Hirschholm Palace
Hirschholm Palace, also known as Hørsholm Palace, was a royal palace located in present-day Hørsholm municipality just north of Copenhagen, Denmark. It was rebuilt was rebuilt in the Baroque style in the 1740s and, one of the finest buildings of its time, it became known as the " Versailles of the North". It developed a notorious reputation in connection with its role in the affair between Johann Friedrich Struensee and Queen Caroline Mathilda in the 1770s. After that it fell into despair and was demolished in 1819-13. The palace was designed by Lauritz de Thurah for King Christian VI and his consort Queen Sophie Magdalene, and was intended as their summer residence.


Early history
Hirschholm Paæace was built on a site that had been used since the Middle Ages. From around 1100 there was a fortification at site known as Hørningsholm. In 1391 the estate became crown land when Queen Margrete I took possession of the property. At the end of the 1500s Frederik II and Christian IV built a small royal hunting castle ( jagtslot) on the site. The estate, which covered a large area (the present day municipalities of Hørsholm, Karlebo, Birkerød and a part of Allerød) was called the Noble Estate of Hørsholm ( adelsgodset Hørsholm), and was endowed to various noblemen and members of the royal court. By the middle of the 1600s a royal tradition had developed whereby the ruling king bestowed Hørsholm Palace to his consort, and it was used as a summer residence. The estate was now being driven directly by the royal house, and income went to the Queen. Frederick IV’s consort Queen Louise owned Hørsholm Palace between 1700 and 1721. She had it modernised and added a number of farm buildings to the estate..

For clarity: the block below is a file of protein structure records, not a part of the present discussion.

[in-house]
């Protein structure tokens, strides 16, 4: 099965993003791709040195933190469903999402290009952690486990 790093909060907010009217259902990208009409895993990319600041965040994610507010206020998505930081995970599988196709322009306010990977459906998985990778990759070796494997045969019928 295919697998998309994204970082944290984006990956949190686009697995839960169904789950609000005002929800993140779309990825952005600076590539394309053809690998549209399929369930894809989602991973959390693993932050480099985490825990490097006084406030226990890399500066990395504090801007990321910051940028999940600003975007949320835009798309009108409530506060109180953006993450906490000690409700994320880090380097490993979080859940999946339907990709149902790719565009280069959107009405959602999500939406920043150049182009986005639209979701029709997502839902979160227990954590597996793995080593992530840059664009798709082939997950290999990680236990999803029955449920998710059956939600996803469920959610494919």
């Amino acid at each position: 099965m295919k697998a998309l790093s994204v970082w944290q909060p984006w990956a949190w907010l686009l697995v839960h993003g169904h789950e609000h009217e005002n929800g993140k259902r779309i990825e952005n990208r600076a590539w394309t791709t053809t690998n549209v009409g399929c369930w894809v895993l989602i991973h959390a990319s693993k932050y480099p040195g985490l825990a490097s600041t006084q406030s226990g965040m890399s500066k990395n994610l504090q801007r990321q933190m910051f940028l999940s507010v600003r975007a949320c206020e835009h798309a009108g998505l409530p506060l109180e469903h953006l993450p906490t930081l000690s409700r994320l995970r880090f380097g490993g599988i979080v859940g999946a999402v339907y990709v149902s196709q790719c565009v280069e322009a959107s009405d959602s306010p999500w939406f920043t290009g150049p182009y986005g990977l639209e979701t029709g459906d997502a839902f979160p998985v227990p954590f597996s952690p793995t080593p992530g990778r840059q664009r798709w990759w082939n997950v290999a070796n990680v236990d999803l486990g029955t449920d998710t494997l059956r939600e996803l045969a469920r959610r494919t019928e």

The Baroque Palace
The de Thurah-designed baroque palace was completed in 1744, and was one of the most impressive building works of that period. It was referred to as "The Versailles of the North". When the king died in 1746 it became Sophie Magdalene’s residence as Queen Dowager. She carried out a number of change on the estate that pointed towards the agricultural reforms that would come to play a big role in the country during the coming decades. Thurah’s drawings of the palace were published in Den Danske Vitruvius in 1746-1749. The Dowager Queen died in 1770, and the palace was taken over by the schizophrenic King Christian VII who used it as a summer residence for his family and court. On June 17, 1771 the royal family and court took summer residence at the Palace, and on July 7 Caroline Mathilde gave birth to her second child, Princess Louise Augusta, whose father was almost certainly Struensee. That summer has come to be referred to as the "Hirschholm Summer" in Danish history. After that summer, and after the arrest of Struensee and the Queen on January 17, 1772, and the subsequent execution of Struensee, and the banishment and imprisonment of the Queen, the palace stood empty until 1810. At that time Frederik VI had the now dilapidated palace torn down for use as build materials for the rebuilding of Christiansborg Palace, which had burned to the ground in the fire of 1794.

The site today
In 1822-1823 a little church designed by architect Christian Frederik Hansen was built on the spot. The park surrounding the church, which is located on a small island in a lake, still bears evidence of the original palace garden. A number of the farm buildings Louise had built in the early 1800s still exist. The Hørsholm Local Museum has a permanent exhibit about the palace, the royal affair and its consequences.